Article

Toward the automatic detection of coronary artery calcification in non-contrast computed tomography data.

Computational Biomedicine Lab, Department of Computer Science, University of Houston, Houston, TX, USA.
The international journal of cardiovascular imaging (Impact Factor: 2.15). 03/2010; 26(7):829-38. DOI: 10.1007/s10554-010-9608-1
Source: PubMed

ABSTRACT Measurements related to coronary artery calcification (CAC) offer significant predictive value for coronary artery disease (CAD). In current medical practice CAC scoring is a labor-intensive task. The objective of this paper is the development and evaluation of a family of coronary artery region (CAR) models applied to the detection of CACs in coronary artery zones and sections. Thirty patients underwent non-contrast electron-beam computed tomography scanning. Coronary artery trajectory points as presented in the University of Houston heart-centered coordinate system were utilized to construct the CAR models which automatically detect coronary artery zones and sections. On a per-patient and per-zone basis the proposed CAR models detected CACs with a sensitivity, specificity and accuracy of 85.56 (± 15.80)%, 93.54 (± 1.98)%, and 85.27 (± 14.67)%, respectively while the corresponding values in the zones and segments based case were 77.94 (± 7.78)%, 96.57 (± 4.90)%, and 73.58 (± 8.96)%, respectively. The results of this study suggest that the family of CAR models provide an effective method to detect different regions of the coronaries. Further, the CAR classifiers are able to detect CACs with a mean sensitivity and specificity of 86.33 and 93.78%, respectively.

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    ABSTRACT: Accurate quantification of coronary artery calcium provides an opportunity to assess the extent of atherosclerosis disease. Coronary calcification burden has been reported to be associated with cardiovascular risk. Currently, an observer has to identify the coronary calcifications among a set of candidate regions, obtained by thresholding and connected component labeling, by clicking on them. To relieve the observer of such a labor-intensive task, an automated tool is needed that can detect and quantify the coronary calcifications. However, the diverse and heterogeneous nature of the candidate regions poses a significant challenge. In this paper, we investigate a supervised classification-based approach to distinguish the coronary calcifications from all the candidate regions and propose a two-stage, hierarchical classifier for automated coronary calcium detection. At each stage, we learn an ensemble of classifiers where each classifier is a cost-sensitive learner trained on a distinct asymmetrically sampled data subset. We compute the relative location of the calcifications with respect to a heart-centered coordinate system, and also use the neighboring regions of the calcifications to better characterize their properties for discrimination. Our method detected coronary calcifications with an accuracy, sensitivity and specificity of 98.27, 92.07 and 98.62%, respectively, for a testing dataset of non-contrast computed tomography scans from 105 subjects.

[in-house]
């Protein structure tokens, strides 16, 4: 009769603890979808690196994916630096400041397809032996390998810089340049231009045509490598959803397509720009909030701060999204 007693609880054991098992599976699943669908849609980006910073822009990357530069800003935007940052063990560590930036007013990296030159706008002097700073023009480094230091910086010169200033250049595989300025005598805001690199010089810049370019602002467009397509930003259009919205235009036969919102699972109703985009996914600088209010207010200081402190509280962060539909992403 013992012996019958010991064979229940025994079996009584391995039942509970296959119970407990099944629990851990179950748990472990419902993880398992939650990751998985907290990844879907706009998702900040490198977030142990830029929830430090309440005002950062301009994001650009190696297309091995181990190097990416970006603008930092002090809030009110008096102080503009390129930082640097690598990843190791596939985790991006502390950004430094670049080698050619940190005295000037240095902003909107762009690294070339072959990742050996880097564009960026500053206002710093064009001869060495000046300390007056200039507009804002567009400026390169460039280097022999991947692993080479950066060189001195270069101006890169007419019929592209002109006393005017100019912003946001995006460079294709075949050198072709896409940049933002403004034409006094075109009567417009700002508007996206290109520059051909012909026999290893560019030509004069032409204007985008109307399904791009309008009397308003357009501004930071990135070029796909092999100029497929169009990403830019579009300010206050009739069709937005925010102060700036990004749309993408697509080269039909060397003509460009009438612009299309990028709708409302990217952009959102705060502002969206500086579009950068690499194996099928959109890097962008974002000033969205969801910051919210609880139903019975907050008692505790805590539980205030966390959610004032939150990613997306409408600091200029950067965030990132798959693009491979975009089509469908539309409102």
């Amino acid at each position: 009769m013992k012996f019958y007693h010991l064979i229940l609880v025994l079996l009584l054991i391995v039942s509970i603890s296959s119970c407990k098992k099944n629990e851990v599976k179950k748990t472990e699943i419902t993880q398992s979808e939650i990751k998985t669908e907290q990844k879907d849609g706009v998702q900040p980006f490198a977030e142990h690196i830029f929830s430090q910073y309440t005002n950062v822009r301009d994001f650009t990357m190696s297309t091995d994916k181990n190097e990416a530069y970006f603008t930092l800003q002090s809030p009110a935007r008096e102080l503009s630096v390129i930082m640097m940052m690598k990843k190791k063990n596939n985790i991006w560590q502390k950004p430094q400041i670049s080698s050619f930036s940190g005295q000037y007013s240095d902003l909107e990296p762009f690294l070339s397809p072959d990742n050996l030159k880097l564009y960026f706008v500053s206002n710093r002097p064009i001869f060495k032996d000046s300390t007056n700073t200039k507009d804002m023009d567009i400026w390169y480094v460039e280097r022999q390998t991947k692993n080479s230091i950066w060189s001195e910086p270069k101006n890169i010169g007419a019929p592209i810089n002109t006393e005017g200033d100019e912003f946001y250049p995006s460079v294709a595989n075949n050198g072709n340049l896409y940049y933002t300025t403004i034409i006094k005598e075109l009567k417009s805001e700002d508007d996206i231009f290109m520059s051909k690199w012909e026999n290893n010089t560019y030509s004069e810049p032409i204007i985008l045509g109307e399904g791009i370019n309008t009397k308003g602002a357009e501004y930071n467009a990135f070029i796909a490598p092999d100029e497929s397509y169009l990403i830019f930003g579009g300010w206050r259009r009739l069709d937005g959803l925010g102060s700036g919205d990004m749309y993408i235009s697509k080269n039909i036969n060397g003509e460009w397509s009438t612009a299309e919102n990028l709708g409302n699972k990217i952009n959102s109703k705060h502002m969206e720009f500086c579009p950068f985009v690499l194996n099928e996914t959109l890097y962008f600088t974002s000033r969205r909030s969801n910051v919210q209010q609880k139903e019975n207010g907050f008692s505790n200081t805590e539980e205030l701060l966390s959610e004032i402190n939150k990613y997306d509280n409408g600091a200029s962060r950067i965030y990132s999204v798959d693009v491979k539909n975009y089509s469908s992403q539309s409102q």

The international journal of cardiovascular imaging 03/2010; 26(7):817-28. · 2.15 Impact Factor

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Jun 5, 2014